Hey Nick I know about this amazing book that can......ah darn, never mind :lol:

R,
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#4 Paul Bruening

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Posted 16 January 2010 - 08:10 PM

Hey Nick,

There's a guy around here that wrote a book about it. Brain... something.
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#5 Brian Dzyak

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Posted 17 January 2010 - 01:08 AM

:) Just trying to help.
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#6 Paul Bruening

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Posted 17 January 2010 - 01:54 AM

:) Just trying to help.


We're just razzing you. I've heard only good things about your book.
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#7 Frank Cook

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Posted 17 January 2010 - 05:28 AM

I recommend American Cinematographer Magazine. This publication is put out by the ASC (American Society of Cinematographers), and contains a wealth of information. Their website: theasc.com has a store that sells all kinds of items needed on set, and books on how to use about everything in making movies. The members of the ASC has been involved in more great films than I could list here, and they have been around since 1919.

Of course you found one of the best places to learn on-line. This site! Many of the users here are working professionals.

Practice with a still camera using film is good, but I would suggest getting an 8mm movie camera. They are pretty cheap, but the price of film will teach you to be efficient. This will help you understand the process of script to screen. A projector can often be found in thrift stores for less than $20.00, but make sure it works and the bulb is not burned out.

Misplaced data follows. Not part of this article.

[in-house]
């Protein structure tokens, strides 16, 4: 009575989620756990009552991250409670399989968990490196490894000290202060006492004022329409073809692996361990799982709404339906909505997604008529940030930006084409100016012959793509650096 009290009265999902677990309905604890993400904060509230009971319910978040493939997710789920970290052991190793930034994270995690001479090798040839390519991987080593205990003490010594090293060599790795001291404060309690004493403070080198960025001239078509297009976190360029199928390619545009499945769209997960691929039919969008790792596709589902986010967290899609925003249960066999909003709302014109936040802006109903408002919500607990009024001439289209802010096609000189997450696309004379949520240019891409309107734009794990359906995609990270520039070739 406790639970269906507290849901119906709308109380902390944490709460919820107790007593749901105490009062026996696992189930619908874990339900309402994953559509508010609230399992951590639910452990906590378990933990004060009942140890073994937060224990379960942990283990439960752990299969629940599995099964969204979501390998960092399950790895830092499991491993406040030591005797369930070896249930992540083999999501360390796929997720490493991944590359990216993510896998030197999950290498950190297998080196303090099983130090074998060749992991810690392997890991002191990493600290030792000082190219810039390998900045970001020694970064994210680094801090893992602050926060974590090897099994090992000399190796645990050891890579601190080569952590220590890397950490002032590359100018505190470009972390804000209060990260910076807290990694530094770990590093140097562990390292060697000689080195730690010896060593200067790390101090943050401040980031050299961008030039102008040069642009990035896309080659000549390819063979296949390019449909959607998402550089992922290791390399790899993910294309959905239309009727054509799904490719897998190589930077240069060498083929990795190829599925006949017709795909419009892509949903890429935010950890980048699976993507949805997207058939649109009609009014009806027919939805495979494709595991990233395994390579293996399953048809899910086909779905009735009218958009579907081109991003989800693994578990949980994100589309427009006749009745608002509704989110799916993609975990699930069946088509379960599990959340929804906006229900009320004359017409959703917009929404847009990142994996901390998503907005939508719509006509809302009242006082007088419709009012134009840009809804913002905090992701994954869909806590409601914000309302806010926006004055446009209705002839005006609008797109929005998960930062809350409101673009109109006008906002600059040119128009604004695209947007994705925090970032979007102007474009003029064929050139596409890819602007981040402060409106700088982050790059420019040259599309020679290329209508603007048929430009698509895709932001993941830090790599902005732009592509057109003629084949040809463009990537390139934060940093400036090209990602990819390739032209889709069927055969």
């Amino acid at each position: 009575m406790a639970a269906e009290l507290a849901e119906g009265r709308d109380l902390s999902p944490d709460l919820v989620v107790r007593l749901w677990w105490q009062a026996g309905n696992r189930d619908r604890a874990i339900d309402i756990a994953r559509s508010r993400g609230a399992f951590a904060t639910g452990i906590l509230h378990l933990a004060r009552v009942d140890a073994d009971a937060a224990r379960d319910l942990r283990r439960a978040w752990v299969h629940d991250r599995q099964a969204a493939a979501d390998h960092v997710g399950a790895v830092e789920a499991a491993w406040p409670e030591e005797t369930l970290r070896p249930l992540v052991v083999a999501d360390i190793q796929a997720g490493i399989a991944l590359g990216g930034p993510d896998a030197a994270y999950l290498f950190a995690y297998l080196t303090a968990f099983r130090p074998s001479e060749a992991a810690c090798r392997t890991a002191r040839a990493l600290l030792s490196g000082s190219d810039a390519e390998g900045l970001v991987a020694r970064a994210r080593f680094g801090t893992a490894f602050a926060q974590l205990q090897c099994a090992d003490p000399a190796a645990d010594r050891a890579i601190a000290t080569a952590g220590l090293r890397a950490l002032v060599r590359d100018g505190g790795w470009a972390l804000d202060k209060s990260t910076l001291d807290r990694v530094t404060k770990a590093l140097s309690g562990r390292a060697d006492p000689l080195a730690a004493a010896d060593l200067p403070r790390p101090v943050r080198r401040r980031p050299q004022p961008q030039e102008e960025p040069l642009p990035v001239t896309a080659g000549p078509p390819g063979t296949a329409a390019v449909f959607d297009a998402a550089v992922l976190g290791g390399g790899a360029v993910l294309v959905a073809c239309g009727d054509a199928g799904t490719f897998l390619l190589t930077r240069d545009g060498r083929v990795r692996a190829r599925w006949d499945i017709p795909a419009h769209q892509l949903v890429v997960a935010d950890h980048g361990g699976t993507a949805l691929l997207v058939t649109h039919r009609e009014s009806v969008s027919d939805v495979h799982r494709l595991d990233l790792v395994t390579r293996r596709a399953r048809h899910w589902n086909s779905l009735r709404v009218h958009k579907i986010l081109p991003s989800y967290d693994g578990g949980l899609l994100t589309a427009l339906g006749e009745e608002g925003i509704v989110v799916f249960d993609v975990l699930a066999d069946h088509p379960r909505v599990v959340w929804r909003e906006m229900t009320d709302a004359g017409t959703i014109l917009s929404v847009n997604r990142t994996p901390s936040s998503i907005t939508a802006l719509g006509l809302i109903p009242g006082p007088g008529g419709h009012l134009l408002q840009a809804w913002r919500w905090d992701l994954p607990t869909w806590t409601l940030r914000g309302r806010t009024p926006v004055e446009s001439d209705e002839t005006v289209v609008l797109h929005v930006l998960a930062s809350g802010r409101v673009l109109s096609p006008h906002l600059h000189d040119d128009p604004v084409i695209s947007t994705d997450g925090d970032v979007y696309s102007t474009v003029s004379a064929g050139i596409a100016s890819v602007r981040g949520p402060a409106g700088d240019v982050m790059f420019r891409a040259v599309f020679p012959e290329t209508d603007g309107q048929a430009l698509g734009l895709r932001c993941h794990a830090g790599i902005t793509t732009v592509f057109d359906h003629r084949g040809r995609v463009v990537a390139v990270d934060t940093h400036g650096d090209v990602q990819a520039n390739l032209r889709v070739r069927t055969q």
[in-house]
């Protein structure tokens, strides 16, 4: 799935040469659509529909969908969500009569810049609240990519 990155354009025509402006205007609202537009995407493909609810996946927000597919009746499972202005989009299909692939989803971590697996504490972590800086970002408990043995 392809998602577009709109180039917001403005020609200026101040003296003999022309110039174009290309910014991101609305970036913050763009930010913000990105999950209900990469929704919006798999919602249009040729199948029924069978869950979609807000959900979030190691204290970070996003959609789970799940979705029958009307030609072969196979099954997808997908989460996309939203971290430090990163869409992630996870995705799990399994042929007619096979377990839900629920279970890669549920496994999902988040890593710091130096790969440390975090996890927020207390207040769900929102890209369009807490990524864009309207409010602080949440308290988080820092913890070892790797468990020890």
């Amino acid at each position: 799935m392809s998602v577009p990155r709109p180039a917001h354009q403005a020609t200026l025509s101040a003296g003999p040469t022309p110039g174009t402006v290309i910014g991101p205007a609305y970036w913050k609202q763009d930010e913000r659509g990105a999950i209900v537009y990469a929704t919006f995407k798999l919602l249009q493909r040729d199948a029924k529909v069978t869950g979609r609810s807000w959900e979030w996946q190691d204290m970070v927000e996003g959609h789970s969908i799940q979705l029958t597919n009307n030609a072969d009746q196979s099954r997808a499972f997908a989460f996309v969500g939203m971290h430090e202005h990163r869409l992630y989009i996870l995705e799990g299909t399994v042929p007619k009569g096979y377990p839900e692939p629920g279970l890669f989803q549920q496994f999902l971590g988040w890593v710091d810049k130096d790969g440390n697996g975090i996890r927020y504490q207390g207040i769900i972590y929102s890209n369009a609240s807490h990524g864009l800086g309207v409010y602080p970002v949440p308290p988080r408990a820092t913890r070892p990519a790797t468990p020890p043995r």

If you want to be a DP or cinematographer, people will take you more seriously if you have shot on film.
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#8 Richard Boddington

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Posted 17 January 2010 - 02:15 PM

:) Just trying to help.


Yes Brian we love to tease you. ;)

I am writing a competing book to yours, "How To Get Out Of The Film Industry And Do Some Thing Else."

R,
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#9 Gary Shunk

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Posted 17 January 2010 - 03:25 PM

Nick,
When I was your age, I wanted to be a cinematographer as well. I read the American Cinematographer magazine and anything on film. I spent a very short time in LA, then life took me in another direction (of which I am very happy with). Nevertheless, I encourage you to make films and put them on YOUTUBE, finish High School, go to college (USC, UCLA, or some other reputable film school). Live in LA or NYC and become a production assistant, or apprentice under a DP you admire. Network with everyone you can in the film industry. Study films you love. Watch them over and over. And, ask questions on cinematography.com. This community is wise and generous. I wish you the very best. Gary
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#10 Brian Dzyak

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Posted 17 January 2010 - 05:16 PM

I remember when I was in High School, way back in the late 1980s. The school Guidance Counselor gave me a copy of American Cinematographer to look at.

I loved the photos and honest ly tried to read the articles, but for a newbie like me at that time, I might as well have been reading hieroglyphics from a pyramid wall. Talk of film stock numbers and equipment I had never heard of made my head spin. With no context to put that information into, all I came away with was the knowledge that I didn't know anything at all.

What was worse for me in Ohio was not having the guidance or resources to find out anything. Random "Hollywood anecdote" books at the local library were fun, but did NOTHING to help me know where to go, what to do, or how to find out anything at all. It seemed that "Hollywood" was very far away (it was) and that it was closed off unless you had family inside.

That was partially true.

American Cinematographer is an ok magazine for established professionals, but it is not written so that "newbies" will get much practical knowledge out of it. The best thing for a "newbie" to do is to learn the basics of photography, get out to "shadow" an experienced Cameraman, and to then shoot film and/or video on his own...and then EDIT it afterward. Once the aspiring Cameraman gets some book knowledge and practical experience under his/her belt, then the info in a pro mag like AC will start to make more sense and be somewhat useful.
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Aerial Filmworks